The first described synthetic FFA active agonist GW phenoxyp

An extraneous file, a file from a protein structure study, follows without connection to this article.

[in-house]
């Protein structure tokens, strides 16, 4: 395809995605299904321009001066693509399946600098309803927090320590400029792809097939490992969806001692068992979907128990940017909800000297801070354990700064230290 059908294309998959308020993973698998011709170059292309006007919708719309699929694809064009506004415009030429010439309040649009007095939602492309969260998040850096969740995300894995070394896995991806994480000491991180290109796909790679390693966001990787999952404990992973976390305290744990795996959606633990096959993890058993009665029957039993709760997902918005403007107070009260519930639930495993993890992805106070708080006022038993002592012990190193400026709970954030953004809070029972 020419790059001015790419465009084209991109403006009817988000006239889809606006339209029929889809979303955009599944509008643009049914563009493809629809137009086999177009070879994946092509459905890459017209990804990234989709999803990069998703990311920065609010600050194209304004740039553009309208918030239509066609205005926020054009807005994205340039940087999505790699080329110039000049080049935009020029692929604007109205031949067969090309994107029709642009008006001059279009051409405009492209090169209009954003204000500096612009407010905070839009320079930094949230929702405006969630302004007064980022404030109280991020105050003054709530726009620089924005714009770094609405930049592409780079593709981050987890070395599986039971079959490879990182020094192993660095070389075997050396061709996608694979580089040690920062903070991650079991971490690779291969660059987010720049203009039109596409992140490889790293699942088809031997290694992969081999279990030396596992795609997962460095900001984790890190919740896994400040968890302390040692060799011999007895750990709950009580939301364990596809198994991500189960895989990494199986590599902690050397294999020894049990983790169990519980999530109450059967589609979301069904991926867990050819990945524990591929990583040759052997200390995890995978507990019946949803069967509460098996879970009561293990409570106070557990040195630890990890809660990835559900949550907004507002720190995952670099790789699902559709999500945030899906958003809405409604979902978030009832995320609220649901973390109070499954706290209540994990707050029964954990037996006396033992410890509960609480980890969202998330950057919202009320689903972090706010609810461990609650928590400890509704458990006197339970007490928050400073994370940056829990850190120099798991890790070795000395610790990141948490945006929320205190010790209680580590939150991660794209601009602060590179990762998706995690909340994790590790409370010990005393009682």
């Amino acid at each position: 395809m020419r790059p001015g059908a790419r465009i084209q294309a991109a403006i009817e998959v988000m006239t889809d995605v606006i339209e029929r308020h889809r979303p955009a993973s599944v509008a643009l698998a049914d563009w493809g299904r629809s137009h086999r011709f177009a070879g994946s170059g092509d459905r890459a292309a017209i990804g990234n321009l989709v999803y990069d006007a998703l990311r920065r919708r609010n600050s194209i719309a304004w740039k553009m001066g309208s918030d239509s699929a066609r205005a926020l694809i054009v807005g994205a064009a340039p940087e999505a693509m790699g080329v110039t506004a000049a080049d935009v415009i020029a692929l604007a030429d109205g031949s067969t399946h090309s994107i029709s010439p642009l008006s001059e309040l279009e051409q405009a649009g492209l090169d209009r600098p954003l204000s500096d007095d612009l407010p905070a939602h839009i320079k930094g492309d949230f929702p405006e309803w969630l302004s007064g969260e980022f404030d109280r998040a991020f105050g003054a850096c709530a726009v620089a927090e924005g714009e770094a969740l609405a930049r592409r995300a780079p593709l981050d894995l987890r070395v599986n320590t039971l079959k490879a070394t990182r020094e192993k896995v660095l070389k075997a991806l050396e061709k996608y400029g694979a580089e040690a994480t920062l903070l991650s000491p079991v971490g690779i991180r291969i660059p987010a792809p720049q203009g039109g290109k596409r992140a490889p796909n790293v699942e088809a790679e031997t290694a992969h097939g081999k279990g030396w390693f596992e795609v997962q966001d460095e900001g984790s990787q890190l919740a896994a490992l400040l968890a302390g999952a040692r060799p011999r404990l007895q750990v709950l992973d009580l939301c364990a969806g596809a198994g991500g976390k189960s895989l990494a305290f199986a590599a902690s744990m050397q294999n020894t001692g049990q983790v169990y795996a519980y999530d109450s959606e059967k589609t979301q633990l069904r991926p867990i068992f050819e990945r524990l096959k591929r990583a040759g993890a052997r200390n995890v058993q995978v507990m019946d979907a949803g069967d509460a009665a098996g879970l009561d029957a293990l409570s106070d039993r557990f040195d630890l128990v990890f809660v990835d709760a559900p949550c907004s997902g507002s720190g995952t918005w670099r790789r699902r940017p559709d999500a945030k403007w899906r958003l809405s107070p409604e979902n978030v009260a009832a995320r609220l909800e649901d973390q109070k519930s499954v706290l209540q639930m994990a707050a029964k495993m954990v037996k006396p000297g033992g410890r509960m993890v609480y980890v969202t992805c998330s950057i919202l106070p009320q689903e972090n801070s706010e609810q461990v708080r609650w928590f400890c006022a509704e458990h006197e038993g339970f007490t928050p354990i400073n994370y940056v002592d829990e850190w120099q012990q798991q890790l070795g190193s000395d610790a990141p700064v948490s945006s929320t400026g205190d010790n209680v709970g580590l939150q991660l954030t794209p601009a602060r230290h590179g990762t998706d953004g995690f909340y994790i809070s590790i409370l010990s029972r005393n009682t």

The first described synthetic FFA1 active agonist, GW9508 (4- [(3-phenoxyphenyl)methyl]amino benzenepropanoic acid), was immediately shown to also activate FFA4, although with some 100-fold lower potency . Therefore, in the initial absence of FFA4-selective synthetic agonist ligands, GW9508 was used as a FFA4 agonist in several studies using cells and tissues that lacked detectable levels of co-expressed FFA1 (e.g., ). Probably because this ligand is available commercially, this approach has continued (reviewed in ). Early efforts to produce FFA4-selective ligands reported only modest success. For example, Suzuki et al. modified PPARγ-active molecules to generate a ligand, 4- 4-[2-(phenyl-pyridin-2-yl-amino)-ethoxy]-phenyl -butyric acid, later named NCG21 (Table 1), which displayed modest selectivity for FFA4 over FFA1, but also only modest potency . With appropriate recognition that it probably acts as a combined FFA4 and FFA1 activator, this compound has been used recently alongside other more-selective ligands to help unravel the contribution of each long-chain fatty PR-957 receptor to the ability of the omega-3 fatty acid, hexadeca-4,7,10,13-tetraenoic acid [16:4(n-3)], to generate systemic resistance to the DNA-damaging chemotherapeutic cisplatin  (discussed below). In the first significant advance in developing FFA4-selective agonist ligands, Shimpukade et al. reported the ortho-biphenyl ligand 4- [4-fluoro-4′-methyl(1,1′-biphenyl)-2-yl]methoxy -benzenepropanoic acid (TUG-891) (Table 1). This molecule showed good potency at both human and mouse FFA4 and 1000-fold selectivity over human FFA1 in assays based on the induced interactions between the receptor and β-arrestin 2. These studies also reported loss of agonist function of TUG-891 at an Arg99 to Gln mutant of human FFA4 and, alongside the parallel mutagenesis studies of Watson et al., provided the first direct evidence of the key role of this arginine residue in coordinating the carboxylate of fatty acids and fatty acid-like synthetic ligands. GPCRs responsive to fatty acids have been shown to display substantial variation in pharmacology between species orthologues . More extensive studies with TUG-891 illustrated that selectivity reported between human FFA4 and FFA1 was significantly less pronounced at mouse orthologues  and also varied when measuring G protein-mediated Ca2+ elevation versus receptor interactions with an arrestin . Although there is no comprehensive analysis of these features for many ligands, which are rarely reported beyond humans versus mice, the major reason for the lower selectivity between the mouse orthologues is their higher potency at mouse FFA1 rather than reduced potency at mouse FFA4. In practise, although a potent and selective FFA4 agonist in human cells and tissues, TUG-891 is best described as a dual FFA4 and FFA1 agonist in equivalent tissues from rodents . More recently reported compounds have provided greater levels of selectivity. For example, Adams et al. reported a chromane propionic acid-based agonist series where specific members are at least 300-fold more selective for both human and mouse FFA4 compared with FFA1. Similarly, Sparks et al. described a phenylpropanoic acid series with an exemplar compound showing between 40- and 130-fold selectivity over FFA1 across human, mouse, and rat orthologues. Similar to free fatty acids, all of the compounds described above contain a carboxylate that has been shown directly (or at least modelled) to interact with Arg99 of FFA4. However, a pair of recent reports has also described sulfonamide-containing FFA4 agonists 56, 57. GSK137647A [4-methoxy-N-(2,4,6-trimethylphenyl)benzenesulfonamide] (Table 1) is reported to have greater than 50-fold selectivity for FFA4 over FFA1 and that this is preserved across species . Similarly, a potent nonacidic sulfonamide FFA4 agonist, TUG-1197 2-[3-(pyridin-2-yloxy)phenyl]-2,3-dihydrobenzo[d]isothiazole 1,1-dioxide (Table 1) is described as having no detectable activity at FFA1 . Despite the nonacidic nature of the compound, both mutational and modelling studies indicated that it likely binds within the same orthosteric binding pocket as the carboxylate-containing agonists that resemble synthetic fatty acids . Clearly, the more selective nature of several recently disclosed ligands offers potential for more defined analysis of FFA4-mediated functions, and several such ligands (e.g., GSK137647A) are now available from commercial sources. However, not all of the more recently described ligands are suitable for in vivo studies due to poor pharmacokinetic and pharmacodynamic properties . By contrast, although not currently available from commercial suppliers, phenylpropanoic acid ‘compound 29’ , nonacidic sulfonamide ‘compound 34’ , and chromane propionic acid ‘compound 18’  have each been used for rodent in vivo studies to explore glucose handing and aspects of regulation of insulin sensitivity. In each case, these have provided clear support for an important role of FFA4 in the regulation of glucose homeostasis. The emergence of chemically distinct series of FFA4 agonists allows the possibility of using pairs of compounds from different series to provide greater support for specific roles of FFA4 . Even if the full off-target profile of each ligand is not currently available, it is reasonable to assume that compounds derived from different chemotypes will produce varying non-FFA4-mediated effects. Although no FFA4 agonist has yet entered clinical studies, there is considerable expectation that such ligands may offer novel combinations of benefits in T2DM 53, 59.